Entertainment Awards Honor Those Committed To Social Change 

By Evan T. Henerson

BEVERLY HILLS, Calif. — David Renzer spoke the words slowly and clearly, ensuring there could be no misunderstanding his meaning.

“No hate,” said Renzer, the co-founder of the entertainment industry nonprofit Creative Community for Peace in 2012. “There is no…room…for hate.”

Renzer was lauding the success of the organization’s digital task force, which has removed more than 1,400 instances it has identified of hate speech and anti-Semitic messaging from YouTube, Spotify, SoundCloud and Apple.

But in his call for tolerance and acceptance, Renzer was, metaphorically speaking, preaching to an entire congregation — and a powerful one.

The people who gathered at a private residence in Beverly Hills for the organization’s third annual Ambassadors of Peace awards celebration and fundraiser included high-powered executives, producers, songwriters and artists in the music industry.

From left, Ambassadors of Peace awardees Austin Rosen and Afo Verde, presenter Jimmy Jam, awardees Diane Warren, Harvey Mason Jr. and Ben Maddahi, and Creative Community for Peace co-founder David Renzer. (Dustin Downing)

Honorees included Recording Academy CEO Harvey Mason Jr.; multiple award-winning songwriter Diane Warren; Chairman/CEO of Sony Music’s Latin region Afo Verde; Columbia Records Senior Vice President of Artist and Repertoire Ben Maddahi; Electric Feel founder and CEO Austin Rosen; and longtime ally of the Creative Community for Peace, Traci Szymanski, who promotes a positive relationship with Israel.

The diverse slate of honorees shares a common characteristic: a desire to use their creative talents, platforms and industry clout to promote change.

“The Creative Community for Peace does critical work to teach people in the entire entertainment community about the truth of what is happening in Israel and help dispel many of the lies and misinformation that has been in the mainstream,” said Maddahi. “Many of these opinions — not facts — are resulting in hate that so easily escalates to violence.”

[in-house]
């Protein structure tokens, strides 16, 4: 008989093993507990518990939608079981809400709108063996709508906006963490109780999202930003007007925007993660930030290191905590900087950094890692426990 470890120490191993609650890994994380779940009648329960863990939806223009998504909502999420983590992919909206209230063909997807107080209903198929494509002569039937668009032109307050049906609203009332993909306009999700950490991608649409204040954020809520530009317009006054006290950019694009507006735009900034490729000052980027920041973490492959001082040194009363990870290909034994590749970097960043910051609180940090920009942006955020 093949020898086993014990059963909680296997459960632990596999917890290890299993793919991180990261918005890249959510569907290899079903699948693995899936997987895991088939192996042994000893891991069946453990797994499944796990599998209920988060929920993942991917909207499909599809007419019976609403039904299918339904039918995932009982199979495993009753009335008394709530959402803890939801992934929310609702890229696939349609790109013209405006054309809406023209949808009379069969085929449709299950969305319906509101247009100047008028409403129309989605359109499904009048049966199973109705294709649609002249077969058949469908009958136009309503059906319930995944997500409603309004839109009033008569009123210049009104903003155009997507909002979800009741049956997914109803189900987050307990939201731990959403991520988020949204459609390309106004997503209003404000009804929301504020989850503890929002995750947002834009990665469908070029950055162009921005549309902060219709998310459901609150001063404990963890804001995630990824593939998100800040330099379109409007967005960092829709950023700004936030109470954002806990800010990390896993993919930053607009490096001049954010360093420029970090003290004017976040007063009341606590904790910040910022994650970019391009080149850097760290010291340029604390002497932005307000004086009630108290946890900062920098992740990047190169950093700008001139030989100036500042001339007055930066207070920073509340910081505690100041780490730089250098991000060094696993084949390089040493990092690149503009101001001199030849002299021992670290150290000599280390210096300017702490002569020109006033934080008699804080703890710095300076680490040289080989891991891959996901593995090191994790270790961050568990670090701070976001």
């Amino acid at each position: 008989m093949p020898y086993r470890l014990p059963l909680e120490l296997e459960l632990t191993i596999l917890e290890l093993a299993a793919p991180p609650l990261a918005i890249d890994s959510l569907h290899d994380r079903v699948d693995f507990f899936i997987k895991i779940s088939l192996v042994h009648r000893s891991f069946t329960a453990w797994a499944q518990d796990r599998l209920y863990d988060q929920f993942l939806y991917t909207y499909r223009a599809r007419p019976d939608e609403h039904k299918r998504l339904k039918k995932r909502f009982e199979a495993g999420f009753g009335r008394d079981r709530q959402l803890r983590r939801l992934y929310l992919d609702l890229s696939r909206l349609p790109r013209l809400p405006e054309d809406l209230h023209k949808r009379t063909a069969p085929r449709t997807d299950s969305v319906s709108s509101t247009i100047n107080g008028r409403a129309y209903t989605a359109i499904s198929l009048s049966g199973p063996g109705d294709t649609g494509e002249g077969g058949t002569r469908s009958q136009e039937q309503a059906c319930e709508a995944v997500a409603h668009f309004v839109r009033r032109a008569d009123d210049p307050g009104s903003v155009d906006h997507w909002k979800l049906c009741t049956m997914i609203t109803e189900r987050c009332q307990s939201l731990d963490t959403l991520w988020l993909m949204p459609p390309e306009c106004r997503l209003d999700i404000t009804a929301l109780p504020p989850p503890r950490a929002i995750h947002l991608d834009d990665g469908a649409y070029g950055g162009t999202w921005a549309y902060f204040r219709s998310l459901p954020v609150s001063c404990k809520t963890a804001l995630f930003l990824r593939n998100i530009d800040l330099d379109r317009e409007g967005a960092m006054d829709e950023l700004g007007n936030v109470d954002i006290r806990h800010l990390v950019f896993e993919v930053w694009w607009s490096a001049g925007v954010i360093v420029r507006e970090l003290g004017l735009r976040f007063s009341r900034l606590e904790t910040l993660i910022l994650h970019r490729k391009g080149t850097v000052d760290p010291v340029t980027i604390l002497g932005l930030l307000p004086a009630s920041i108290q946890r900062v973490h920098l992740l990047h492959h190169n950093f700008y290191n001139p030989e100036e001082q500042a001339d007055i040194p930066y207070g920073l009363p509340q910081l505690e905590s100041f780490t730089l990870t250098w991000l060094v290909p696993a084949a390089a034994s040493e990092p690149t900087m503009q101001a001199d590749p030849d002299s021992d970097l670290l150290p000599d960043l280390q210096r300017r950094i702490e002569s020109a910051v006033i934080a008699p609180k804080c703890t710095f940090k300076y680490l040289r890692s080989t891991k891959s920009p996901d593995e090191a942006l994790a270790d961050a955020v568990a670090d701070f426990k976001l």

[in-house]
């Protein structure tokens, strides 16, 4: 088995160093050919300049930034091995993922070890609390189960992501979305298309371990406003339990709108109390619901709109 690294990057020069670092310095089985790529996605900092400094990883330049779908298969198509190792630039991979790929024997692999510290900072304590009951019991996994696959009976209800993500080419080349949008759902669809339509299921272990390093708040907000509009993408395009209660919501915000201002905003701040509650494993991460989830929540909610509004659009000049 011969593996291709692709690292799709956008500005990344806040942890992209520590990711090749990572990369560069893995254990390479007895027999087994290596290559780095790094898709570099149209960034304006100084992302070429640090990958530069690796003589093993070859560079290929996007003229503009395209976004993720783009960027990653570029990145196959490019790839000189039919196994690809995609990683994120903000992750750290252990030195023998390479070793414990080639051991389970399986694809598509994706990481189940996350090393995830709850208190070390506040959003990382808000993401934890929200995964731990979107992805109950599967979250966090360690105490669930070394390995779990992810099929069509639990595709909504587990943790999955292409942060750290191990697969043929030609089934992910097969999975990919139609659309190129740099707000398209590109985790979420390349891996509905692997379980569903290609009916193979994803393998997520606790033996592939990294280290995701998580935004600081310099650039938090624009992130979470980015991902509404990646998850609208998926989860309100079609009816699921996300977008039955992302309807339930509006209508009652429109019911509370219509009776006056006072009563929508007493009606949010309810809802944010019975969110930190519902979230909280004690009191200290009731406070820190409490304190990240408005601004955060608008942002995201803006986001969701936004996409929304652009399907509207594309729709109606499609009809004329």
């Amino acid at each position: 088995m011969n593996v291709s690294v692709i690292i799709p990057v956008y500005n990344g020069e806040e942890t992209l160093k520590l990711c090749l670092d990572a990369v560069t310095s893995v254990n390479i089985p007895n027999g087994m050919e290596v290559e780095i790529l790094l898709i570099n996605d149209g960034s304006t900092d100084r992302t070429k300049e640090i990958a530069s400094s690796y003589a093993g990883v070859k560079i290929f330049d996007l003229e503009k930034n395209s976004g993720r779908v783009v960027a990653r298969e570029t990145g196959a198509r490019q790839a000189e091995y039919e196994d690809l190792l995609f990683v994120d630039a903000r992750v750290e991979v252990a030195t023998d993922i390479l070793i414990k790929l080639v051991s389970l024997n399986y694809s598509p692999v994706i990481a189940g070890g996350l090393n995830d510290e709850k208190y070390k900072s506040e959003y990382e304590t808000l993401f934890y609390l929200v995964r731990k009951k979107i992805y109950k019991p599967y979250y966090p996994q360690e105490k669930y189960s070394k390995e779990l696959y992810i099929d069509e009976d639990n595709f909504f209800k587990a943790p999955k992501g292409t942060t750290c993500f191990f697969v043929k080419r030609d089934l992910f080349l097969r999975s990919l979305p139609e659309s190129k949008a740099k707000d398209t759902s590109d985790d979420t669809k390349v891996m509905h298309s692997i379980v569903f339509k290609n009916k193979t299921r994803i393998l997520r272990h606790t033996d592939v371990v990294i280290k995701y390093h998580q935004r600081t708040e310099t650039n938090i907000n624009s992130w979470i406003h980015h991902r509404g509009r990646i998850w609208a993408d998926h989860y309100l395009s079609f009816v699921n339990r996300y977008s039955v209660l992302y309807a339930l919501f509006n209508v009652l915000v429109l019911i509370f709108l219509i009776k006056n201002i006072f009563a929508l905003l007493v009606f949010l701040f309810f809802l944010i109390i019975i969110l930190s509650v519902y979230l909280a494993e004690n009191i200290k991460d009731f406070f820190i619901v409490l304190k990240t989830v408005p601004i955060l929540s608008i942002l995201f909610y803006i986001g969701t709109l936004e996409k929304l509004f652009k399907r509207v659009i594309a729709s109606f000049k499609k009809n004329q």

The center’s director, Ari Ingel, said: “All of these influential people who are here tonight — these executives and artists — have a unique position to influence people, whether it’s their peers in the music community or the public at large.

“Fortunately and unfortunately, social media has changed the dynamic. Young entertainers … have so much influence these days over young people. It’s up to everybody to speak up and speak out about these issues and use their voice to make a difference. Staying silent, unfortunately, is no longer an option.”

The center has been steadily growing and now includes an advisory board of more than 100 entertainment executives. At the beginning of the year, the nonprofit launched the Black Jewish Entertainment Alliance, and the center will open its first European office in Spain.

The Ambassadors for Peace awards ceremony featured appearances and recorded video greetings from industry veterans, as well as younger artists the honorees have befriended, managed, worked with or mentored.

Legendary producer Clive Davis sent a video greeting congratulating the award recipients. He noted the ability of music to “cross boundaries and countries and to get people together.”

In introducing Warren, singer Ally Brooke said she will be performing one of Warren’s songs on Carlos Santana’s upcoming album, “Blessings and Miracles.”

Honoree Harvey Mason Jr., Recording Academy CEO, addresses the Beverly Hills crowd. (Dustin Downing)

Many of the honorees’ acceptance speeches referred to the importance of the center’s mission. Reciting the dictionary definition of peace — “a state of mutual harmony between people” —- Verde joked that top executives at Sony Music might not always have found him to be so harmonious over the years “because of my constant battles with them.”

“I’m honored that [the center] decided to create this organization to promote peace. That’s not an easy thing to find nowadays,” said Verde.

Mason, a writer and producer in music, film and TV, cited the inspiration of Mehdi Rajabian, an Iranian musician who was imprisoned for recording music with female singers. Rajabian went on a hunger strike. After he was released, he returned to his music, risking further persecution. The artist emailed his album to Mason.

“The music was amazing, as beautiful as it was compelling,” said Mason. “I helped him release it because I share Mehdi’s goals and the belief of everyone at [the center] that music can change the world. It can make two people realize they are a lot more alike than different.”

Warren, a vegan and animal-rights activist, called for a different kind of peace. The songwriter said peace “begins by respecting and loving all life and realizing that all life has a right to be lived.”

Edited by Judith Isacoff and Fern Siegel



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